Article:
Extra, Extra

Twas battered and scarred,

And the auctioneer

Thought it scarely worth his while

To waste much time on the old violin,

But held it up with a smile.

 

"What am I bid, good folks?" he cried.

"Who'll start the bidding for me?

A dollar, a dollar --now two, only two--

Two dollars, and who'll make it three?"

 

"Three dollars once, three dollars twice,

Going for three?"--but no!

From the room far back a gray-haired man

Came forward and picked up the bow;

 

Then wiping the dust from the old violin,

And tightening up all the strings,

He played a melody pure and sweet,

As sweet as an angel sings.

 

The music ceased, and the auctioneer,

With a voice that was quiet and low,

Said: "What am I bid for the old violin?"

And he held it up with the bow.

 

"A thousand dollars--and who'll make it two?

Two thousand--and who'll make it three?

Three thousand once and three thousand twice--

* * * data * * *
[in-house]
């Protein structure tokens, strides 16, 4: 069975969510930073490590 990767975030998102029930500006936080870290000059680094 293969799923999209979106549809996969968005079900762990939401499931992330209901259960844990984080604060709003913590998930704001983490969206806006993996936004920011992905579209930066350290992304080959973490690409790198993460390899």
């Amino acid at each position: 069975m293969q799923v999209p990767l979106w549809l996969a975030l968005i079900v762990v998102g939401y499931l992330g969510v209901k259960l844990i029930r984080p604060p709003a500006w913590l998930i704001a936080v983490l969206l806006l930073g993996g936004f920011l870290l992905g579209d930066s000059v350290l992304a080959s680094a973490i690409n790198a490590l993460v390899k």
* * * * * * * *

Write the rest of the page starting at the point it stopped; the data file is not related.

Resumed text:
And going and gone!" said he.

 

The people cheered but some of them cried,

"We do not quite understand,

What changed its worth?"

The man replied:

"THE TOUCH OF THE MASTER'S HAND."

 

Many a man with life out of tune,

And battered and torn with sin,

Is auctioned cheap to a thoughtless crowd,

Much like the old violin.

 

A "mess of pottaage," a glass of wine,

A game--and he travels on

He's going once, and going twice,

He's going--and almost gone!

 

But the Master comes, and the foolish crowd

Never can quite understand

The worth of a soul and the change that's wrought

By the touch of the Master's hand.

 

(Myra Brooks Welch)